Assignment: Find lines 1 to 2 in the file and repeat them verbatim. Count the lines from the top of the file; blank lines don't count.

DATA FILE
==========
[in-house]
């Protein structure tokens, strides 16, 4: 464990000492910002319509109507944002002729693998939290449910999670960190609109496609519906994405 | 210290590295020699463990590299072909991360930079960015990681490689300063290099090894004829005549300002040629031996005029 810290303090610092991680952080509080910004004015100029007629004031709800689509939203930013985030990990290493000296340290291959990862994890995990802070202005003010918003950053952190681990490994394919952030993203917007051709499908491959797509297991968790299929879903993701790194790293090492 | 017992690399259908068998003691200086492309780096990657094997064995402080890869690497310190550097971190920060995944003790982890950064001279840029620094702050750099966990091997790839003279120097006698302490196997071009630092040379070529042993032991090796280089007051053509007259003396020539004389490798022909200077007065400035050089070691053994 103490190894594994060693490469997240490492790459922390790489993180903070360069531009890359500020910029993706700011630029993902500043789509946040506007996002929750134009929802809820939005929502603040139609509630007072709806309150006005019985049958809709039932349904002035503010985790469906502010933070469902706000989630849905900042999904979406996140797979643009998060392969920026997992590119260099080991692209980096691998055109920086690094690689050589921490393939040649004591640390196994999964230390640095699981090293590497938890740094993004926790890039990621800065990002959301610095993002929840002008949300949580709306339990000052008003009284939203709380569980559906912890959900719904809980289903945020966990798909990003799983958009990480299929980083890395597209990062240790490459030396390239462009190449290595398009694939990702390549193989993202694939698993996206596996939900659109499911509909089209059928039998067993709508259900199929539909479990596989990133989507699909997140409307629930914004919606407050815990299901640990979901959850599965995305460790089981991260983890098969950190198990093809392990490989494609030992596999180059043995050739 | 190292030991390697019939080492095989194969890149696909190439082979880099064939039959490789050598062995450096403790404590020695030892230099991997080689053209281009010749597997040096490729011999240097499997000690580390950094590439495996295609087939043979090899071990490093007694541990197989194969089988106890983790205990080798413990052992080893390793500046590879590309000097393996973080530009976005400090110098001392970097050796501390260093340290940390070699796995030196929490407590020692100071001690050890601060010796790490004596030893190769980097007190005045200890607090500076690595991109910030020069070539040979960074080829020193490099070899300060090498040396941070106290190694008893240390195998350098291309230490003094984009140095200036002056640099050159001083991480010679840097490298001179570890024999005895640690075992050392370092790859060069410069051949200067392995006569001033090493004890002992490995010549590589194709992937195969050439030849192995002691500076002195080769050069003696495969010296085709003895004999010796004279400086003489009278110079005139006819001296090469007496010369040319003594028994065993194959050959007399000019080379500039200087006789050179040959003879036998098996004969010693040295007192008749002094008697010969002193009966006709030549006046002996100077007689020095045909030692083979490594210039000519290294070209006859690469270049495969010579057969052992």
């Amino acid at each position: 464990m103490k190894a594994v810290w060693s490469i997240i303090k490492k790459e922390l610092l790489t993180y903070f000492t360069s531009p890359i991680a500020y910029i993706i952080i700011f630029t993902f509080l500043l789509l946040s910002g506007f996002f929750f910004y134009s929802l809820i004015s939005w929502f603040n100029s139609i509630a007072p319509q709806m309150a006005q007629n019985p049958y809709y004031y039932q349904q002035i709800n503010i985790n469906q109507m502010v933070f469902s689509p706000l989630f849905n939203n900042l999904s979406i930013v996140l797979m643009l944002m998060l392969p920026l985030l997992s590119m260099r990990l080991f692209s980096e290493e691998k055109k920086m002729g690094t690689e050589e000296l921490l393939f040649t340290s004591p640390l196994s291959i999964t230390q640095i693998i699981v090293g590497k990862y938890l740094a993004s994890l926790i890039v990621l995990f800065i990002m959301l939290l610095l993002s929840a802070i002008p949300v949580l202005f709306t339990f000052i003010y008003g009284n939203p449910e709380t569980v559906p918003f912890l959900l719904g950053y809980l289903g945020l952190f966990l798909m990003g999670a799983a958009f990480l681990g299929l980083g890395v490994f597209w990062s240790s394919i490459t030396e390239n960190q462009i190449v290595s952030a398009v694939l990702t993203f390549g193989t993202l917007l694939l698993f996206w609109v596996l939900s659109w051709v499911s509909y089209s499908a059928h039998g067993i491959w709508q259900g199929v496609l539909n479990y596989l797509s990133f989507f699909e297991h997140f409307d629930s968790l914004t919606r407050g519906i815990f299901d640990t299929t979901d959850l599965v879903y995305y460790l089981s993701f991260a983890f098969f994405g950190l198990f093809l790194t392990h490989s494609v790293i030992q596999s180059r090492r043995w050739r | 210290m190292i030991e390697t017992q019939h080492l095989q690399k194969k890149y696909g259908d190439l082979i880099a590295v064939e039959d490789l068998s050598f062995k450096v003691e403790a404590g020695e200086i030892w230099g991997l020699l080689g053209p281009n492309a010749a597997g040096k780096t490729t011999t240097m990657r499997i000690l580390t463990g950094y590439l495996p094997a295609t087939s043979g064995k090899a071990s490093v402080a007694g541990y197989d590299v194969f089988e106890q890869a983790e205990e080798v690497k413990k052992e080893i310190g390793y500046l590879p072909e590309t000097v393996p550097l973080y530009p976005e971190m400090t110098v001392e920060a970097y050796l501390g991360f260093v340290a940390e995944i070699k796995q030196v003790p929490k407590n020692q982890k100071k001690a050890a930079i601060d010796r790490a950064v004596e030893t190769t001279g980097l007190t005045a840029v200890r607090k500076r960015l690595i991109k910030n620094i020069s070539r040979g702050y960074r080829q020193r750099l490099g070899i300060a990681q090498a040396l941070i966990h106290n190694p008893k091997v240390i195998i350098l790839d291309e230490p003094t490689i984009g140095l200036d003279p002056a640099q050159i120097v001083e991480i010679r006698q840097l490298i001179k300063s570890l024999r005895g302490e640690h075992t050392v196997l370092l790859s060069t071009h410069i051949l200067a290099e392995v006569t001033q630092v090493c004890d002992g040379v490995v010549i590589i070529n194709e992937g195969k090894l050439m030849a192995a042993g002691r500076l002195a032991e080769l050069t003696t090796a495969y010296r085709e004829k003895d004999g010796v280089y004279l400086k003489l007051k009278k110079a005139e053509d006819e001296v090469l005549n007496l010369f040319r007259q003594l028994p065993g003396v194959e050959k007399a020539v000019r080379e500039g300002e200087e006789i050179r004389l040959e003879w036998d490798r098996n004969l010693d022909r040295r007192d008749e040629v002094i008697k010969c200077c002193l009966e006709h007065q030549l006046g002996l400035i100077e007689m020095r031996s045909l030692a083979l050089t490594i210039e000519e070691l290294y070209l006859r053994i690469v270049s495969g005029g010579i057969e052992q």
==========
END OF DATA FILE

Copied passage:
[in-house]
């Protein structure tokens, strides 16, 4: 464990000492910002319509109507944002002729693998939290449910999670960190609109496609519906994405 | 210290590295020699463990590299072909991360930079960015990681490689300063290099090894004829005549300002040629031996005029 810290303090610092991680952080509080910004004015100029007629004031709800689509939203930013985030990990290493000296340290291959990862994890995990802070202005003010918003950053952190681990490994394919952030993203917007051709499908491959797509297991968790299929879903993701790194790293090492 | 017992690399259908068998003691200086492309780096990657094997064995402080890869690497310190550097971190920060995944003790982890950064001279840029620094702050750099966990091997790839003279120097006698302490196997071009630092040379070529042993032991090796280089007051053509007259003396020539004389490798022909200077007065400035050089070691053994 103490190894594994060693490469997240490492790459922390790489993180903070360069531009890359500020910029993706700011630029993902500043789509946040506007996002929750134009929802809820939005929502603040139609509630007072709806309150006005019985049958809709039932349904002035503010985790469906502010933070469902706000989630849905900042999904979406996140797979643009998060392969920026997992590119260099080991692209980096691998055109920086690094690689050589921490393939040649004591640390196994999964230390640095699981090293590497938890740094993004926790890039990621800065990002959301610095993002929840002008949300949580709306339990000052008003009284939203709380569980559906912890959900719904809980289903945020966990798909990003799983958009990480299929980083890395597209990062240790490459030396390239462009190449290595398009694939990702390549193989993202694939698993996206596996939900659109499911509909089209059928039998067993709508259900199929539909479990596989990133989507699909997140409307629930914004919606407050815990299901640990979901959850599965995305460790089981991260983890098969950190198990093809392990490989494609030992596999180059043995050739 | 190292030991390697019939080492095989194969890149696909190439082979880099064939039959490789050598062995450096403790404590020695030892230099991997080689053209281009010749597997040096490729011999240097499997000690580390950094590439495996295609087939043979090899071990490093007694541990197989194969089988106890983790205990080798413990052992080893390793500046590879590309000097393996973080530009976005400090110098001392970097050796501390260093340290940390070699796995030196929490407590020692100071001690050890601060010796790490004596030893190769980097007190005045200890607090500076690595991109910030020069070539040979960074080829020193490099070899300060090498040396941070106290190694008893240390195998350098291309230490003094984009140095200036002056640099050159001083991480010679840097490298001179570890024999005895640690075992050392370092790859060069410069051949200067392995006569001033090493004890002992490995010549590589194709992937195969050439030849192995002691500076002195080769050069003696495969010296085709003895004999010796004279400086003489009278110079005139006819001296090469007496010369040319003594028994065993194959050959007399000019080379500039200087006789050179040959003879036998098996004969010693040295007192008749002094008697010969002193009966006709030549006046002996100077007689020095045909030692083979490594210039000519290294070209006859690469270049495969010579057969052992």